ADIZ meeting transcripts back online
The transcripts from the first of two public hearings on the proposed Washington, D.C., air defense identification zone (ADIZ), which were removed from the Internet at the request of the North American Aerospace Defense Command (NORAD), were reposted April 12 without any reactions.
After discovering that the transcripts from the first public hearing on the ADIZ had been removed from the Transportation Department’s Web site, AOPA filed a Freedom of Information Act request to have them restored. The transcripts from a second hearing had never been posted.
The transcripts were removed from public view, the FAA said, because they might have contained security-sensitive information about security and defense operations in the Washington adiz. NORAD had asked the Department of Homeland Security to scrub the transcripts for any such information and redact any public comments that might have compromised security. According to AOPA, the Department of Homeland Security did not cut a word.
“What a pointless waste of effort,” said AOPA president Phil Boyer. “These were public meetings attended by hundreds of pilots and the news media. Pulling the transcripts weeks after the meeting certainly would not have secured any secret information, had there been any.”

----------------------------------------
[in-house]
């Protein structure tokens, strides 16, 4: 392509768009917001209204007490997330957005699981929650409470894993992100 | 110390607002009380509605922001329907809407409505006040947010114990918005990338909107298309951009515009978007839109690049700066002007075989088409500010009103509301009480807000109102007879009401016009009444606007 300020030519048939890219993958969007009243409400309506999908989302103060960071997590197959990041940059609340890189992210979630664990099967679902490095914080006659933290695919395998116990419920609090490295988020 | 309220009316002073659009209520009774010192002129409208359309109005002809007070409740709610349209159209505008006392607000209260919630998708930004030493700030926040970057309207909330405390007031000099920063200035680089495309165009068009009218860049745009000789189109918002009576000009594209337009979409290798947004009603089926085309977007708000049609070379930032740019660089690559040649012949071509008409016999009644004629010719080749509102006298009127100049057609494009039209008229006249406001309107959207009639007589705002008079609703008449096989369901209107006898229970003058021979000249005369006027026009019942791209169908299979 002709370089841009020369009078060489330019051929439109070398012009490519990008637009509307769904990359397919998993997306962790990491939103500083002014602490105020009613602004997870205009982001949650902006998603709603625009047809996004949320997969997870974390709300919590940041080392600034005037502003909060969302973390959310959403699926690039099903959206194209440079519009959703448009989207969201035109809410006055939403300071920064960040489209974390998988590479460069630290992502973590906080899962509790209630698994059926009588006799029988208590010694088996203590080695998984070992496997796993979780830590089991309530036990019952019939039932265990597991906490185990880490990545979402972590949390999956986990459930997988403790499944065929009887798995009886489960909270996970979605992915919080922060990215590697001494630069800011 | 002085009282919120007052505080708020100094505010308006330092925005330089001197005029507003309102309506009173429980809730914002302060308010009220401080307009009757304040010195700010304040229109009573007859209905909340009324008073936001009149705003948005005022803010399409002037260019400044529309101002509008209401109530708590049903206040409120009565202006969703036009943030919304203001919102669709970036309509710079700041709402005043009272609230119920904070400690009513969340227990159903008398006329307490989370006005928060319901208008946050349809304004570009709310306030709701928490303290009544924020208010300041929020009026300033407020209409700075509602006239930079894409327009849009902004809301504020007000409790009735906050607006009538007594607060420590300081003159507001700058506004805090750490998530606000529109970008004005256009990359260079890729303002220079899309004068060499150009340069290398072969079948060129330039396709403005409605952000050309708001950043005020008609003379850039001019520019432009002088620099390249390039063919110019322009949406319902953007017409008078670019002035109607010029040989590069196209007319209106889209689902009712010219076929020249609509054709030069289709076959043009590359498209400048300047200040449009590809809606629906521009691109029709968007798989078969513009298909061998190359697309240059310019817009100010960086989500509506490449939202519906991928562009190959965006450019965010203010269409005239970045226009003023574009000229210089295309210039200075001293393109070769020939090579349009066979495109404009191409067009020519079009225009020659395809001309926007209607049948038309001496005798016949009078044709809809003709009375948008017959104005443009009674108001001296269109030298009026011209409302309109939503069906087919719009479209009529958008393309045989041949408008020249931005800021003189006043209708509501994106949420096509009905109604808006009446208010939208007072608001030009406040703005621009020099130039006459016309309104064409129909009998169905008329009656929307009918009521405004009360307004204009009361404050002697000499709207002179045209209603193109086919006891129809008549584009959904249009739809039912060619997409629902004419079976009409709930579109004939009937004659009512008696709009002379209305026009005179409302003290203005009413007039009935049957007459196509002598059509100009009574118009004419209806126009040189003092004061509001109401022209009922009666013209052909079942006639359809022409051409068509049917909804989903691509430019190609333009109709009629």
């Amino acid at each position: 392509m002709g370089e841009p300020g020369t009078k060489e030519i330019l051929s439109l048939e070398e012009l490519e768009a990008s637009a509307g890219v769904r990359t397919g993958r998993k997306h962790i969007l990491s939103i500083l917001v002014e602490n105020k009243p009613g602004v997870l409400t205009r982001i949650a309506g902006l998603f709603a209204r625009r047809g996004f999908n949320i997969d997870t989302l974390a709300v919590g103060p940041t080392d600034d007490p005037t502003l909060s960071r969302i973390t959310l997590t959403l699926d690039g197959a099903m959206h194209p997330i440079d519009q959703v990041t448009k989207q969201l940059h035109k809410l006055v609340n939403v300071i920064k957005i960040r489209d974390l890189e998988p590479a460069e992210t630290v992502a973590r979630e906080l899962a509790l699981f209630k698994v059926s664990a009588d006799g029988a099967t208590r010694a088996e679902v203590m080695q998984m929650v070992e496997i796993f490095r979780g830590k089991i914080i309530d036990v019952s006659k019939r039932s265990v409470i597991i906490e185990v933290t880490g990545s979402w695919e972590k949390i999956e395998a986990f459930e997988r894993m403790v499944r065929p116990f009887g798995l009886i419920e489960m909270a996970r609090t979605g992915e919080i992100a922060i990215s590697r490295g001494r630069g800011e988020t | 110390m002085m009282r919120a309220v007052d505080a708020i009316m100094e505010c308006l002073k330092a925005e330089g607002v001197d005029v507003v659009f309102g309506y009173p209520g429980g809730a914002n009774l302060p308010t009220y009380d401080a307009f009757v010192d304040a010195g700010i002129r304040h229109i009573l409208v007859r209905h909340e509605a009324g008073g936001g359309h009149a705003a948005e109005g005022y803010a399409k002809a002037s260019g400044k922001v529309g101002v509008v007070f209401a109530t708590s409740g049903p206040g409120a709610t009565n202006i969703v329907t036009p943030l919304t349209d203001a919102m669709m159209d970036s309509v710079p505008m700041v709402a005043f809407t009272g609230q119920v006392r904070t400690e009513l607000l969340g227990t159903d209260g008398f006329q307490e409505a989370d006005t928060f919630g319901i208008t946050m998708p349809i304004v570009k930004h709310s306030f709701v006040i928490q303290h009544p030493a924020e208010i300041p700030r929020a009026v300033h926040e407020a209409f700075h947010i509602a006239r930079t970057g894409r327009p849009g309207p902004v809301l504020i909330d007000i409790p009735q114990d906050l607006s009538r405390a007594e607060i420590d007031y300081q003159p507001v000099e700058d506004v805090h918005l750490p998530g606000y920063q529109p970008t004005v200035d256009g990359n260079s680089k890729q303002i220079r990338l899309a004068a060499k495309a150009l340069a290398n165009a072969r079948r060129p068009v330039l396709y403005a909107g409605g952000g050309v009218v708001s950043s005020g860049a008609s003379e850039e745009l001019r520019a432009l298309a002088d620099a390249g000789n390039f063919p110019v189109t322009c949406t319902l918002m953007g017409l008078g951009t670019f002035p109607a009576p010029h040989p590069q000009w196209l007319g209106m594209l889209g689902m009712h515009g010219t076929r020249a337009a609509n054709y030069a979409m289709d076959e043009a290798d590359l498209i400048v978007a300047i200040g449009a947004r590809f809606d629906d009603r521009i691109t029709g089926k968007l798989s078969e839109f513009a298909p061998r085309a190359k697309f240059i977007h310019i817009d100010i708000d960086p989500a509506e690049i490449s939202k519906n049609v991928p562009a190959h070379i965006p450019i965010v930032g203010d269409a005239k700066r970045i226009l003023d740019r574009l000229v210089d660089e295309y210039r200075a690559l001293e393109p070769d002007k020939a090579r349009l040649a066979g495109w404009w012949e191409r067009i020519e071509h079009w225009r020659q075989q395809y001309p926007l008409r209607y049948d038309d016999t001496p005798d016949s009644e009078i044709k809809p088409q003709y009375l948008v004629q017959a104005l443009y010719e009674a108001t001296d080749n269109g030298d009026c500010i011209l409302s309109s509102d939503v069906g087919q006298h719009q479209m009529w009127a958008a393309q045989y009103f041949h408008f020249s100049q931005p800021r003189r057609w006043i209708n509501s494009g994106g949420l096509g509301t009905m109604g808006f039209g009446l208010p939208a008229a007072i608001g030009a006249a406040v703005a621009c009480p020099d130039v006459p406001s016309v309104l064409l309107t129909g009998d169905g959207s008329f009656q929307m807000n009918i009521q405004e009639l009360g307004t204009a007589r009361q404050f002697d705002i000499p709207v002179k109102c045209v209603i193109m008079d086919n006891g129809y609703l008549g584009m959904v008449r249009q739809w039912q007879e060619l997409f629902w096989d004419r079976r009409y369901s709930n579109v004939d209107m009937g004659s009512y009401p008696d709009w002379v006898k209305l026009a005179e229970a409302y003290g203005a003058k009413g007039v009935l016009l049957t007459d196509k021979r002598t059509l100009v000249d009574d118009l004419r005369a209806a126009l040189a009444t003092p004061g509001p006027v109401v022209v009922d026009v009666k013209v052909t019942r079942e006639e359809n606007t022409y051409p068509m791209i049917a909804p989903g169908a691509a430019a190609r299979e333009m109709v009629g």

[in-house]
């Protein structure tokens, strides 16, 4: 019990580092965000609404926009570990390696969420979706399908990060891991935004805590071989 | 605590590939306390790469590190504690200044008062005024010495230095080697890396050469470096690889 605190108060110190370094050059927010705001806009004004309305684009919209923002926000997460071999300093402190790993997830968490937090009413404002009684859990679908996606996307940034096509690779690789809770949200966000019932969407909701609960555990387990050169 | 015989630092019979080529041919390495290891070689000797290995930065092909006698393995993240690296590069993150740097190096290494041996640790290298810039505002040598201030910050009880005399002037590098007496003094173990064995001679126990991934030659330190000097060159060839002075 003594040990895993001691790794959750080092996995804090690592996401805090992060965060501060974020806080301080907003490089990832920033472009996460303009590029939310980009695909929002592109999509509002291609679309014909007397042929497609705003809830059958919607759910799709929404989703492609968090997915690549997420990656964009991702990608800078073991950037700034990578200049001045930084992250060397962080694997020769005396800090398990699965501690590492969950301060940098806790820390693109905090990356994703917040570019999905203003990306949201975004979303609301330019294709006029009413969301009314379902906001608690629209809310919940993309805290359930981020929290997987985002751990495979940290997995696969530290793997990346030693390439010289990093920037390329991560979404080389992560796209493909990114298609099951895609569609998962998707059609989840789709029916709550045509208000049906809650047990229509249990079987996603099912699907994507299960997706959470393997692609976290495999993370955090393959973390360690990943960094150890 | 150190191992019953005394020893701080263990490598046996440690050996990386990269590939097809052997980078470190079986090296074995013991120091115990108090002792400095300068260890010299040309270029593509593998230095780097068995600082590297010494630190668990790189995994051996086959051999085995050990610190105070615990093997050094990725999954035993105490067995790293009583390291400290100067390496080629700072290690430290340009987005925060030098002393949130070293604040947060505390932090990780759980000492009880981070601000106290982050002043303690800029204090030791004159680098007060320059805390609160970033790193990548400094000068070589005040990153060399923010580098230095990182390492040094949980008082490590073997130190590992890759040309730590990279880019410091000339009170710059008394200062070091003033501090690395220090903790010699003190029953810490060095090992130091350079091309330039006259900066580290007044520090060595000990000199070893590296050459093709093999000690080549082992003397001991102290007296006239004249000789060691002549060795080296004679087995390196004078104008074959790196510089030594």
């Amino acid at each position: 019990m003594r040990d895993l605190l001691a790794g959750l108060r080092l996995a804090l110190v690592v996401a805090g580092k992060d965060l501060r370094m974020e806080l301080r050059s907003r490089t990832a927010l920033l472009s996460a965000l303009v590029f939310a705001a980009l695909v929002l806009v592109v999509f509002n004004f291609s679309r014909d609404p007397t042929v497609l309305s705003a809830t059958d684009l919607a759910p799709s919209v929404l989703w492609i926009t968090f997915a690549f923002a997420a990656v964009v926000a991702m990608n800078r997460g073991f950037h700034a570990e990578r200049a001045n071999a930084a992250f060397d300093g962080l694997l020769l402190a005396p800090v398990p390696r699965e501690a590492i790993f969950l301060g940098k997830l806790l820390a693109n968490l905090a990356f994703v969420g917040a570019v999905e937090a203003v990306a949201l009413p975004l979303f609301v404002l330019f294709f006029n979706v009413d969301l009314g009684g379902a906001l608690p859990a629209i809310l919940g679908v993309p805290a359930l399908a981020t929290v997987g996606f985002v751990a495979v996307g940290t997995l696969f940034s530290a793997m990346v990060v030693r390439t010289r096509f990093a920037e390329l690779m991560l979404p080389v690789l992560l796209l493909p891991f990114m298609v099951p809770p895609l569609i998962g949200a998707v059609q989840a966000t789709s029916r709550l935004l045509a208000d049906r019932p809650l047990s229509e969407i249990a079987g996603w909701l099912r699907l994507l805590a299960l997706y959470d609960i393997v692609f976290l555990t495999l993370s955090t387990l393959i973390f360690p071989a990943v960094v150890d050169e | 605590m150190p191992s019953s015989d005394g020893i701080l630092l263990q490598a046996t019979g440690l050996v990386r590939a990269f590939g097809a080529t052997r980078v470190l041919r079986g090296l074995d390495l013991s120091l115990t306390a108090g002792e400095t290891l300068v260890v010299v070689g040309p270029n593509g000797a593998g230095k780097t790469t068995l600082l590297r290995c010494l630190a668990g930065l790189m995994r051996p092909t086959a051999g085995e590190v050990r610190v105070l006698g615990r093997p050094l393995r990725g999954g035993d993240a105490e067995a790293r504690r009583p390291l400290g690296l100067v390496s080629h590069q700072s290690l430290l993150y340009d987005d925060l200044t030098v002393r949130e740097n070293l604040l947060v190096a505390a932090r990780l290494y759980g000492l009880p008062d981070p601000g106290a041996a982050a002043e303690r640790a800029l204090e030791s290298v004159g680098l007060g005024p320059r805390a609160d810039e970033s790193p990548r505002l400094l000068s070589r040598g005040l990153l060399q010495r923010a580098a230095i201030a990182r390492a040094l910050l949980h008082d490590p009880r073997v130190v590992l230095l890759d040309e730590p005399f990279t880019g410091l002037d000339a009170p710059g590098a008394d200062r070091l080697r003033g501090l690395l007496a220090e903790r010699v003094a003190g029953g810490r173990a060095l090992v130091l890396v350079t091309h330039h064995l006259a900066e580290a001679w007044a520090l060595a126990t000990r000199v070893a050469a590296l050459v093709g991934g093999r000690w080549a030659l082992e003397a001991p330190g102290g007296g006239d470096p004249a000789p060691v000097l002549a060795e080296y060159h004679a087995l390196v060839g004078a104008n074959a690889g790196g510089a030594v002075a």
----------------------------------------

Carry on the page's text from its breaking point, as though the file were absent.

NORAD’s action was prompted by comments that a Navy F/A-18 and light aircraft pilot, speaking as a private citizen, made about flight times from Dulles International Airport to downtown Washington in a general aviation airplane. There were no operational details presented that any competent private pilot could not figure out.
The transcript from the second hearing, at which the Navy pilot also testified, was posted after the transcript from the first hearing was reposted.
Meanwhile, with the sprouting of spring flowers comes the sprouting of TFRs. There will be “stadium” TFRs around any facility seating 30,000 or more people in which Major League Baseball, National Football League, NCAA Division One football or major motor speedway events are contested. Flight below 3,000 feet agl within three nautical miles is prohibited.